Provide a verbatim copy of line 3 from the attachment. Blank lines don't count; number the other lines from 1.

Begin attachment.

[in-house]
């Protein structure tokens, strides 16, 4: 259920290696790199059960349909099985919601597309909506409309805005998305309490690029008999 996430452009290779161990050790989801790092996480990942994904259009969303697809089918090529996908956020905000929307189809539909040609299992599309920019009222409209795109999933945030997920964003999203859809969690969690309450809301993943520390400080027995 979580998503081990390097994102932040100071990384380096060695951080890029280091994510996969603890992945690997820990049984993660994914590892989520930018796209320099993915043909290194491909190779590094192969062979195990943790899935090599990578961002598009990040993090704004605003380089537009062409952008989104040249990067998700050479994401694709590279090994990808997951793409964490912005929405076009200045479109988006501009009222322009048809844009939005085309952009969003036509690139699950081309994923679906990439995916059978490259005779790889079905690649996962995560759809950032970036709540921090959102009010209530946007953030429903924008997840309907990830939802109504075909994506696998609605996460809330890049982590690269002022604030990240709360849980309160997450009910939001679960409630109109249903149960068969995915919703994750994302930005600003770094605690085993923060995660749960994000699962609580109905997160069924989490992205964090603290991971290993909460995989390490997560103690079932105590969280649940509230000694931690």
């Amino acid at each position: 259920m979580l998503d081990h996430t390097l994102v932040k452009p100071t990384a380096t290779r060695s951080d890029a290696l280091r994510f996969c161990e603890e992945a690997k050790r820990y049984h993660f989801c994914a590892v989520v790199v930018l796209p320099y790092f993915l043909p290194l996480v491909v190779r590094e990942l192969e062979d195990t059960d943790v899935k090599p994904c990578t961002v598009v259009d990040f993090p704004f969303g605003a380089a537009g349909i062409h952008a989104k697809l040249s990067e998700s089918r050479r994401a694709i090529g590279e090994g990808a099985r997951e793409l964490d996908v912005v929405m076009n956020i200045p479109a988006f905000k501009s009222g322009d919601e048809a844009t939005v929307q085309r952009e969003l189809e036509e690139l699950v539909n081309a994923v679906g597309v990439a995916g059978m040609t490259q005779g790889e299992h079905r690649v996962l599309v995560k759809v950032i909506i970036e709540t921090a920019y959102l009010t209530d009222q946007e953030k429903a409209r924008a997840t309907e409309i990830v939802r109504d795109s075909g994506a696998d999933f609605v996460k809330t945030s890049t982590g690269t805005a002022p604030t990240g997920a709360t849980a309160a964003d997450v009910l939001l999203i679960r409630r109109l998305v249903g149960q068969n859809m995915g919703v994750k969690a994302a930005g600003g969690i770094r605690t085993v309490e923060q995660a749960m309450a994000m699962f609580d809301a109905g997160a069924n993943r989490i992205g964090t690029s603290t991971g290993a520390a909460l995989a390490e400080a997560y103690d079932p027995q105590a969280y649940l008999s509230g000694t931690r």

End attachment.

């Amino acid at each position: 259920m979580l998503d081990h996430t390097l994102v932040k452009p100071t990384a380096t290779r060695s951080d890029a290696l280091r994510f996969c161990e603890e992945a690997k050790r820990y049984h993660f989801c994914a590892v989520v790199v930018l796209p320099y790092f993915l043909p290194l996480v491909v190779r590094e990942l192969e062979d195990t059960d943790v899935k090599p994904c990578t961002v598009v259009d990040f993090p704004f969303g605003a380089a537009g349909i062409h952008a989104k697809l040249s990067e998700s089918r050479r994401a694709i090529g590279e090994g990808a099985r997951e793409l964490d996908v912005v929405m076009n956020i200045p479109a988006f905000k501009s009222g322009d919601e048809a844009t939005v929307q085309r952009e969003l189809e036509e690139l699950v539909n081309a994923v679906g597309v990439a995916g059978m040609t490259q005779g790889e299992h079905r690649v996962l599309v995560k759809v950032i909506i970036e709540t921090a920019y959102l009010t209530d009222q946007e953030k429903a409209r924008a997840t309907e409309i990830v939802r109504d795109s075909g994506a696998d999933f609605v996460k809330t945030s890049t982590g690269t805005a002022p604030t990240g997920a709360t849980a309160a964003d997450v009910l939001l999203i679960r409630r109109l998305v249903g149960q068969n859809m995915g919703v994750k969690a994302a930005g600003g969690i770094r605690t085993v309490e923060q995660a749960m309450a994000m699962f609580d809301a109905g997160a069924n993943r989490i992205g964090t690029s603290t991971g290993a520390a909460l995989a390490e400080a997560y103690d079932p027995q105590a969280y649940l008999s509230g000694t931690r």